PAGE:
That evening was a rainy evening, water was drizzling. After having seen Perwa, I returned home. Anuja, along with my uncle, was at the protest site, my father was at his small shop. I had a fever and was tired so I went to sleep early. Then all I remember is the night and those headlamps with their lights seething directly in the house. Everyone in the village was running, taking whatever they could with them. Anuja was in the truck while uncle Mahadev and my father were taking stuff from the house. Before I knew it, I was also in the truck. I was crying incessantly along with the other kids and everyone from the village, in the dark of the truck. 

A few people from the government’s army stood there with guns and shields organising this. Breaking the houses so that we would not be able to return. The height of the river dam was to be increased, overnight. 

I fell asleep in the lap of sister Anuja while she was singing a poem and when I woke up the next morning everything was gone. The village, the school, the truck. Water was still dripping from the branches of a tree on the tin rooftop, making music. My father was already up. ‘Come’ he said, and made me sit on his shoulders passing a broom. I cleaned the tin rooftop, then he took two fistfuls of rice that he had managed to save amongst all the other food things in the night and threw it on the tin. He put me down and I stood there waiting for pigeons to arrive. After a while, a few birds came but no pigeons. It made me anxious and nervous. I knew that somewhere something had gone deeply wrong. I ran towards the river bank. Uncle Hamid was there, his dinghy out of the river sitting under a plastic shade and smoking tobacco. I had no money on me. I asked him if he would take me to the waterfall. He said, ‘It’s useless’. I said I would give him the money later on as soon as I could. He put his dinghy in the water took me in his arms and made me sit in the dinghy. As the dinghy moved through the water there was silence in the valley. Nothing seemed to move and it took forever to arrive at the waterfall. 

Finally when we arrived I jumped out from the dinghy. ‘I will wait for you here’, uncle Hamid said. But there was no waterfall. I looked left and right but no trace of it. The perpendicular rock of the mountain stood bare telling a lie. I did not believe it. And the perwas were not there either. I sat while a stream of tears began to roll down from my eyes. I don’t know how long I kept sitting there until uncle Hamid came and took me back to the new shelter. When I arrived, my sister Anuja was humming a poem. I asked her what it was and she was reluctant to tell me but I insisted:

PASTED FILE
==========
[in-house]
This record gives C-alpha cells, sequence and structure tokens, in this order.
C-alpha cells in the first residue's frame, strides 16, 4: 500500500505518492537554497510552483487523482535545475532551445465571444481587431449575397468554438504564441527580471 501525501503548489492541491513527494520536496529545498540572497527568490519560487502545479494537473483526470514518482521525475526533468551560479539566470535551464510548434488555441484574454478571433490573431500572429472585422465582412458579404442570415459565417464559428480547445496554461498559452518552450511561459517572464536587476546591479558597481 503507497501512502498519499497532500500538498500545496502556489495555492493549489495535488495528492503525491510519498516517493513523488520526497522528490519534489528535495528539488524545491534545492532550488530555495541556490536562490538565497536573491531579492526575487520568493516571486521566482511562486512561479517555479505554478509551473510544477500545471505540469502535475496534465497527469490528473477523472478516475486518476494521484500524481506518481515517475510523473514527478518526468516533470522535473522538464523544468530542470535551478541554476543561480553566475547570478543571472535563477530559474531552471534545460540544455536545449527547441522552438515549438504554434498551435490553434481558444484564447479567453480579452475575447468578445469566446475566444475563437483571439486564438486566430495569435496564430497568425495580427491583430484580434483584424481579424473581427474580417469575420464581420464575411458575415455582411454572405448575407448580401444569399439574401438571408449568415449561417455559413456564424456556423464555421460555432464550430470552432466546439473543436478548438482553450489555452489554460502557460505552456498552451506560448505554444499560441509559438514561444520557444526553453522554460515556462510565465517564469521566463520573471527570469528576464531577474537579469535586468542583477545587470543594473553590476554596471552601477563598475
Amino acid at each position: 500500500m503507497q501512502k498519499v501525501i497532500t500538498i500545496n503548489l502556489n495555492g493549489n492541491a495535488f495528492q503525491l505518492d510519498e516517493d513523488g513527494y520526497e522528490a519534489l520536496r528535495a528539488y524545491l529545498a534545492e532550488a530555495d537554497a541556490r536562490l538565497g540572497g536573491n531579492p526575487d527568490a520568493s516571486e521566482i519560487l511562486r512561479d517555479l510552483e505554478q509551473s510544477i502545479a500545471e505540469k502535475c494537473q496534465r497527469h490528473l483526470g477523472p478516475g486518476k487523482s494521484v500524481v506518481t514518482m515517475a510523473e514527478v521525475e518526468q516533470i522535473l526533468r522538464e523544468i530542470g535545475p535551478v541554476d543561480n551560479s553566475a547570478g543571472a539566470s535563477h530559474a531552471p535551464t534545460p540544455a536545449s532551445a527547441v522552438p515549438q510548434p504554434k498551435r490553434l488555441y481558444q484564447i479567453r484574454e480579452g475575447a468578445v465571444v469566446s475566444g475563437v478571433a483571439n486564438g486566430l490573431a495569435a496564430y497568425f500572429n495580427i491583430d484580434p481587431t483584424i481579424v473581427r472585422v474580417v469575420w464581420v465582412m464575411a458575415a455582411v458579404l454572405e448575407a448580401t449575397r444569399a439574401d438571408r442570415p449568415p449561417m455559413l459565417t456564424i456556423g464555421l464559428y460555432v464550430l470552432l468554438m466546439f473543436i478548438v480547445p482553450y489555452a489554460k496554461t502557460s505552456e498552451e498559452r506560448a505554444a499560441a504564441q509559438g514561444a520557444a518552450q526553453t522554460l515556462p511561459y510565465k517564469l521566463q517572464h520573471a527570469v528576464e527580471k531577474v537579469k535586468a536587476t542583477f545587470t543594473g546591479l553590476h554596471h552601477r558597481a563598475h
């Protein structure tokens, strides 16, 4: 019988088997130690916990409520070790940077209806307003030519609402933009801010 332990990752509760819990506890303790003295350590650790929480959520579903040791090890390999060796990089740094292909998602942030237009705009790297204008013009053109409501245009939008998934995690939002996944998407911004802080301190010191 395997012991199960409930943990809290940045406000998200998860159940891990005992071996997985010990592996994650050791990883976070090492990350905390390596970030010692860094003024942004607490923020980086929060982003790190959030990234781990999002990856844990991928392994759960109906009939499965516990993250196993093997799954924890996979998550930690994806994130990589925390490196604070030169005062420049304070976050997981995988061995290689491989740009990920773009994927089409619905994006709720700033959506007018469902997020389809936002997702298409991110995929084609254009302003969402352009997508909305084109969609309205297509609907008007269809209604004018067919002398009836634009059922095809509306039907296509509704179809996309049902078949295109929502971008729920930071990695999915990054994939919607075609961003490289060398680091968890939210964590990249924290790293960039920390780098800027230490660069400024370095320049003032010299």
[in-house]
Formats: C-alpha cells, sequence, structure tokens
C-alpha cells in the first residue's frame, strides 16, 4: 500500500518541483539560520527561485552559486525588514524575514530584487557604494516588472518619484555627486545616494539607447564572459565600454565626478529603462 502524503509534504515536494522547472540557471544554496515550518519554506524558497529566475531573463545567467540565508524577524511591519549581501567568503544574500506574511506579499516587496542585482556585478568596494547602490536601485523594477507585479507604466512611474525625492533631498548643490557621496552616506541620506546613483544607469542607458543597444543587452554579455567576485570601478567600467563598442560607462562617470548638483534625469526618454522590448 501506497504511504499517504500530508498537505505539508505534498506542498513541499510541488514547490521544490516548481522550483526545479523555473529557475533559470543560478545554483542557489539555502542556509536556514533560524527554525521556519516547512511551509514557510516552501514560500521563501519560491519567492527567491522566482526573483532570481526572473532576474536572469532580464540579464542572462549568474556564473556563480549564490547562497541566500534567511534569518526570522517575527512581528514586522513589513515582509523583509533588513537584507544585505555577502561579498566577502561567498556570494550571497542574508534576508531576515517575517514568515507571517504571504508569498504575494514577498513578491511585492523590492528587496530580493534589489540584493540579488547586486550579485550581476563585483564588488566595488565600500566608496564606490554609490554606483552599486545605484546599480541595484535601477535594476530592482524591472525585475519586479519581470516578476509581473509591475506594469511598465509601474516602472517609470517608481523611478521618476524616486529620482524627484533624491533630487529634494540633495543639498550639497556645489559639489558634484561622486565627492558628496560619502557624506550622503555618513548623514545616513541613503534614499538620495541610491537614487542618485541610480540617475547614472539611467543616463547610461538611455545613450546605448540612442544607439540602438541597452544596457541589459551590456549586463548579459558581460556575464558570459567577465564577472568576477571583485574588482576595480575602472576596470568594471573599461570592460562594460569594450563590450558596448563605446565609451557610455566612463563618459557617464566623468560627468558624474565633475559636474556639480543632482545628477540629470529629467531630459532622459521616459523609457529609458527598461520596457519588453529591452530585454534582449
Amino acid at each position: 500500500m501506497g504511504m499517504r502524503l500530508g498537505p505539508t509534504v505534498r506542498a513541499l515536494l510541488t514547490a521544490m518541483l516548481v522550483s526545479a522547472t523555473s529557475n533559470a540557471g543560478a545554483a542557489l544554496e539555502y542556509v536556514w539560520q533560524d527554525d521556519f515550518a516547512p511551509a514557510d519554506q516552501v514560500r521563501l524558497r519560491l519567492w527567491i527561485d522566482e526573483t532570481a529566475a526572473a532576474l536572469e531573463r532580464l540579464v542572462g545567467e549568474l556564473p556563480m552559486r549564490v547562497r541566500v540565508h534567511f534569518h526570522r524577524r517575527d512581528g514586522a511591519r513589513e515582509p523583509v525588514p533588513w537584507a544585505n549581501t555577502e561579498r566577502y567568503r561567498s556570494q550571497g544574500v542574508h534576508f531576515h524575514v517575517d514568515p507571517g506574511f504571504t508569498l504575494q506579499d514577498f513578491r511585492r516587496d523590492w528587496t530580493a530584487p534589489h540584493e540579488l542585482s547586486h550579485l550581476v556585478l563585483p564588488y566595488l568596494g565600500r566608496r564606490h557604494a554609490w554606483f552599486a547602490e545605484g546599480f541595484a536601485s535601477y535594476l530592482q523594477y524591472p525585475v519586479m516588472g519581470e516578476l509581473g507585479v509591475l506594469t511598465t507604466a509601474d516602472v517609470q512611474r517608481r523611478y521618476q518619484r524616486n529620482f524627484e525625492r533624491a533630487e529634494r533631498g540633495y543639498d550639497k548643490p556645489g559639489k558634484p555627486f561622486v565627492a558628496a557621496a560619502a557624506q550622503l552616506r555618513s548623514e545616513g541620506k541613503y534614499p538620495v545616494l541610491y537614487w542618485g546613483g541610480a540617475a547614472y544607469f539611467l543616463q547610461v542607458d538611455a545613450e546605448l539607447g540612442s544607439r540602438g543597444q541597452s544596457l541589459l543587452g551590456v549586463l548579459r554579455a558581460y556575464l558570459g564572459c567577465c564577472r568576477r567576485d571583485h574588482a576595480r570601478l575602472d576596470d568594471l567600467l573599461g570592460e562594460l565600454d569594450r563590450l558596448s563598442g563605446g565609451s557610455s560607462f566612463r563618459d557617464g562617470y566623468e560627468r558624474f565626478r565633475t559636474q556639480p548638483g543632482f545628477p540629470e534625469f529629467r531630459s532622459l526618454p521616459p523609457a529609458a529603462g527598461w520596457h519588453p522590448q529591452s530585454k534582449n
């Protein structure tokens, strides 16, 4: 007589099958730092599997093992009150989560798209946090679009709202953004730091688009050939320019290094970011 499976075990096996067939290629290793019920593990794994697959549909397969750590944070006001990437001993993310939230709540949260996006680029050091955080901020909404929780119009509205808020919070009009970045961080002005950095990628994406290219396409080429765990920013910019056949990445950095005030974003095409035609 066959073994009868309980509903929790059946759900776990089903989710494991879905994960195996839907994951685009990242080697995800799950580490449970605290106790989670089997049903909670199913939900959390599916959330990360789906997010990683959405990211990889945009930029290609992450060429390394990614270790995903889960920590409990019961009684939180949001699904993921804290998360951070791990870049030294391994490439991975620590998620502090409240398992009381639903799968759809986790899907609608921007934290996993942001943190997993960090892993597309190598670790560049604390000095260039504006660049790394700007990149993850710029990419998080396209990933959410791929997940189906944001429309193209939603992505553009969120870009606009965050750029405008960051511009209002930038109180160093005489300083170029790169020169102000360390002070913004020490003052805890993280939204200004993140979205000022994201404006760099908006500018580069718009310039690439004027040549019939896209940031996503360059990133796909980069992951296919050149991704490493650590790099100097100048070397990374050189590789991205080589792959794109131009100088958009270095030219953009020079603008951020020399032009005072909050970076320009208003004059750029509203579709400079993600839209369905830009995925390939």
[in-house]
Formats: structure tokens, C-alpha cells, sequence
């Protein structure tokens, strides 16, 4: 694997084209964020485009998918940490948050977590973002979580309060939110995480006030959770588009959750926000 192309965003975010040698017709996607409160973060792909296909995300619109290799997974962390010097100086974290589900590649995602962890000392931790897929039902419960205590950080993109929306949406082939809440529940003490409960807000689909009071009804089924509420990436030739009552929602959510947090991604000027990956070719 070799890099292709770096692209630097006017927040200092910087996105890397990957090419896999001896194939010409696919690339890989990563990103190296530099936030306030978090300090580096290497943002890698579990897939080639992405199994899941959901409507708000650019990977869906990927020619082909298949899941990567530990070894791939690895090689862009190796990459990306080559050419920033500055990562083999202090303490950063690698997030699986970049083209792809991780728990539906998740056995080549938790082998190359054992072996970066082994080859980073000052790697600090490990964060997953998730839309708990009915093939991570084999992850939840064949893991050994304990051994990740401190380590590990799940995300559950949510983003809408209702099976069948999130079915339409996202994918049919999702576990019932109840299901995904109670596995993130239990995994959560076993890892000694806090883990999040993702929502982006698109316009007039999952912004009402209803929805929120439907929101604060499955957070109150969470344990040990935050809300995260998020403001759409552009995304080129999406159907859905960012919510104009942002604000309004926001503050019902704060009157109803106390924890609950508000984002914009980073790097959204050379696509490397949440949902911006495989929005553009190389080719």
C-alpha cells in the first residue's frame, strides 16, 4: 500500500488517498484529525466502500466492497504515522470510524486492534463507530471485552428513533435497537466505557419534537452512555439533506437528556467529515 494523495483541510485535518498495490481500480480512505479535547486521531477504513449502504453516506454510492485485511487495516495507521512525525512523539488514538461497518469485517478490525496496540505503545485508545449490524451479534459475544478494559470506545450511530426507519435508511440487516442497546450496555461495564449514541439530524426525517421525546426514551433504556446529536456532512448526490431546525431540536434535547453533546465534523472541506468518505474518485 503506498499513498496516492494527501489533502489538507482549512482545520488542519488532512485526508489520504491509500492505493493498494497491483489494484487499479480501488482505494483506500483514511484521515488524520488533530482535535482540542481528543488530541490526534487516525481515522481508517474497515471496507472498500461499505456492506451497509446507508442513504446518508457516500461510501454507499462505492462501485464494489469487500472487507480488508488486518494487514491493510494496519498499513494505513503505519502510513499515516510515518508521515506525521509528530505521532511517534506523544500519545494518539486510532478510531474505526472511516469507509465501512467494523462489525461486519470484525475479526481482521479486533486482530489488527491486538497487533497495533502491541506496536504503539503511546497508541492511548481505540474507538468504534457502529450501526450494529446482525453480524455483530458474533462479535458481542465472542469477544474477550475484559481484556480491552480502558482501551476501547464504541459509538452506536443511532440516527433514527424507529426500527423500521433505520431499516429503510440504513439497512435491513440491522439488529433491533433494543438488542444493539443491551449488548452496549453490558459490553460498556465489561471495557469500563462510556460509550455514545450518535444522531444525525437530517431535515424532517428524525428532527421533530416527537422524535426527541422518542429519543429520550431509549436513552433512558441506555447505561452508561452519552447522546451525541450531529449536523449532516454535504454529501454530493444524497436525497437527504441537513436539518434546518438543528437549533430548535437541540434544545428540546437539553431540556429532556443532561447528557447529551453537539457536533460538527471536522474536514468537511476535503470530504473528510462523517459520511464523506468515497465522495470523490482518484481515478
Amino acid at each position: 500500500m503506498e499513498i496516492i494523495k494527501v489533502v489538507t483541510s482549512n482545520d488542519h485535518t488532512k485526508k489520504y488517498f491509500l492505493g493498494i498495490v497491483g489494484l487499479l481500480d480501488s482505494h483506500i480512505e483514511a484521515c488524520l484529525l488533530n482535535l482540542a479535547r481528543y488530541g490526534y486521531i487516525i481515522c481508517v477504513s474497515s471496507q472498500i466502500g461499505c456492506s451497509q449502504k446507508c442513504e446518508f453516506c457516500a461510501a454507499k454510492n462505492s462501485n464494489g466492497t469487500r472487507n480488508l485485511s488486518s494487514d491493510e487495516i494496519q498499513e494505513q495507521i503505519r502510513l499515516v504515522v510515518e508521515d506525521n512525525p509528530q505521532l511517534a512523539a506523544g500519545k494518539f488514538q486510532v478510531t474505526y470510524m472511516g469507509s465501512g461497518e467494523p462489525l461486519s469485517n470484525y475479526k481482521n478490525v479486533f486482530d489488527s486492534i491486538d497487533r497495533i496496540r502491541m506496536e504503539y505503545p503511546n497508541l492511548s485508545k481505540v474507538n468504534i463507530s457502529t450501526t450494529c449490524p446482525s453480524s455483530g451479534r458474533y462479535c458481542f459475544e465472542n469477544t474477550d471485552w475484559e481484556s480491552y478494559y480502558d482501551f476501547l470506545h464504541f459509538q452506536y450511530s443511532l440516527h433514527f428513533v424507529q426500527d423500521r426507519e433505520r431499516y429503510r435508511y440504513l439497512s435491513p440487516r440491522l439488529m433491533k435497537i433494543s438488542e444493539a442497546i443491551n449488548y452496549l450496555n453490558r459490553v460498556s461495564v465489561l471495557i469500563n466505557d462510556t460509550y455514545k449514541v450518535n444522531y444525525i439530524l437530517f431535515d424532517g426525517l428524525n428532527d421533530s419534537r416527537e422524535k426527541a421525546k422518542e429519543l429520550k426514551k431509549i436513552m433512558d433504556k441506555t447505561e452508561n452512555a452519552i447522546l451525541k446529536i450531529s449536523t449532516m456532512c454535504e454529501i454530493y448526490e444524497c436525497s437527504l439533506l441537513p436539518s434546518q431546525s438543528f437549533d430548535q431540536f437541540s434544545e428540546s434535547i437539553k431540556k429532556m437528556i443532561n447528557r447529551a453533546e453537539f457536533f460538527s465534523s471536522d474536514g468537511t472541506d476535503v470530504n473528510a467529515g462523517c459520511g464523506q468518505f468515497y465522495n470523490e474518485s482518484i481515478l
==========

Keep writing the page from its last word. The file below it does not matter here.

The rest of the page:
From the day Perwa has gone away, flown away.

There is a terror spread all over in the valley.

They have gone away, they will never come back

Pigeons of Perwa waterfall, they have become carriers of peace now.

 After a while, a few birds came but no pigeons. It made me anxious and nervous. I knew that somewhere something had gone deeply wrong.

After a few months, we moved to the nearby city. My father opened his grocery shop there and life seemed to move on. I graduated as an engineer in Electronics and Communication and found my first job as a software engineer in an Indian IT company. After six months of training, I was put on the first project – at the Koel Karo water dam site. I came back to the Koel river after a gap of what seemed to be an epoch. Upon my arrival, I was given a visit to the site a huge water body under which everything was submerged school, home, temple, village, friends, and memories. I looked at the water as the sun reflected back glimmering, glittering. My first task was to update the content of the Koel Karo dam project’s website. The text was given to me:

…70,000 people have been successfully rehabilitated during the project … 710 MW electricity is been generated daily… one of the most successful water dam projects in the history of the modern nation… a marvel of engineering practices.

I knew it on multiple layers, the truth was so different. 150,000 people were displaced in the project. 22,000 hectares of land were submerged. My village, my friends’ villages, and all the other 256 villages were now under water. That night when I returned alone to the quarters where engineers of the project were living, I could not hear anything apart from the sound of glowworms in the night and the voice of my sister singing:

From the day Perwa has gone away, flown away.

There is a terror spread all over in the valley.

They have gone away, they will never come back

Pigeons of Perwa waterfall, they have become carriers of peace now.

 

Note: The Koel Karo protest is widely cited as the longest and most successful anti-dam movement in India. It was largely driven by the Munda people, the indigenous inhabitants of the Chhotanagpur Plateau. The protest lasted from 1974 until 2003, when the dam proposal was finally scrapped. However, dams such as the Narmada, Bhakara Nangal, and Nagarjunsagar were indeed built, displacing millions of indigenous people. The above is a semifictional retelling in which Vinit merges many realities into one story to depict the high cost of  industrialisation.

 

IMAGE:  Mural of pigeons in New Dehli by Adele Renault (photo by Pranav Gohil)

Belgian artist Adele Renault creates large-scale paintings of pigeons, highlighting the spectacular feather patterns and hues that might otherwise go unnoticed at the birds’ small scale. The two grey and blue-toned pigeons were created for St+art India’s Lodhi Street Art Festival in Delhi. Other large-scale paintings can be seen on her website and Instagram,